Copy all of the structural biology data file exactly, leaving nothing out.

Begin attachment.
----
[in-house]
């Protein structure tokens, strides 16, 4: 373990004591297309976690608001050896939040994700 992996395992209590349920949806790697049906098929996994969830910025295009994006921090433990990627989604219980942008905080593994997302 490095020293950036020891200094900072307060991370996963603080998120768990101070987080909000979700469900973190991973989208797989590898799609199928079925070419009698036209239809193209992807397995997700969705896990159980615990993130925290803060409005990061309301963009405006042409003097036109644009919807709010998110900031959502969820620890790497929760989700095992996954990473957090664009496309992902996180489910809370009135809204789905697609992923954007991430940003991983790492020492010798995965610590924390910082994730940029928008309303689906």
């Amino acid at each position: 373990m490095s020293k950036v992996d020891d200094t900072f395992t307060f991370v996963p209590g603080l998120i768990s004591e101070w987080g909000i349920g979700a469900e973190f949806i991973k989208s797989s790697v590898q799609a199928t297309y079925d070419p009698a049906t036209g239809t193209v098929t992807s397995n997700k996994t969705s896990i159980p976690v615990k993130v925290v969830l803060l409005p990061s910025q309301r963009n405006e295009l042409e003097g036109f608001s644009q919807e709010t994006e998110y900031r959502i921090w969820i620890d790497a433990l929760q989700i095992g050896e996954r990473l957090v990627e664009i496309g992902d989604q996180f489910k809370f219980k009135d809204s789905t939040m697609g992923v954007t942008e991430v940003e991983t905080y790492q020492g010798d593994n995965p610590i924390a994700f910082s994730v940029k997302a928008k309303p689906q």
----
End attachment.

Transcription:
[in-house]
């Protein structure tokens, strides 16, 4: 373990004591297309976690608001050896939040994700 992996395992209590349920949806790697049906098929996994969830910025295009994006921090433990990627989604219980942008905080593994997302 490095020293950036020891200094900072307060991370996963603080998120768990101070987080909000979700469900973190991973989208797989590898799609199928079925070419009698036209239809193209992807397995997700969705896990159980615990993130925290803060409005990061309301963009405006042409003097036109644009919807709010998110900031959502969820620890790497929760989700095992996954990473957090664009496309992902996180489910809370009135809204789905697609992923954007991430940003991983790492020492010798995965610590924390910082994730940029928008309303689906």
């Amino acid at each position: 373990m490095s020293k950036v992996d020891d200094t900072f395992t307060f991370v996963p209590g603080l998120i768990s004591e101070w987080g909000i349920g979700a469900e973190f949806i991973k989208s797989s790697v590898q799609a199928t297309y079925d070419p009698a049906t036209g239809t193209v098929t992807s397995n997700k996994t969705s896990i159980p976690v615990k993130v925290v969830l803060l409005p990061s910025q309301r963009n405006e295009l042409e003097g036109f608001s644009q919807e709010t994006e998110y900031r959502i921090w969820i620890d790497a433990l929760q989700i095992g050896e996954r990473l957090v990627e664009i496309g992902d989604q996180f489910k809370f219980k009135d809204s789905t939040m697609g992923v954007t942008e991430v940003e991983t905080y790492q020492g010798d593994n995965p610590i924390a994700f910082s994730v940029k997302a928008k309303p689906q």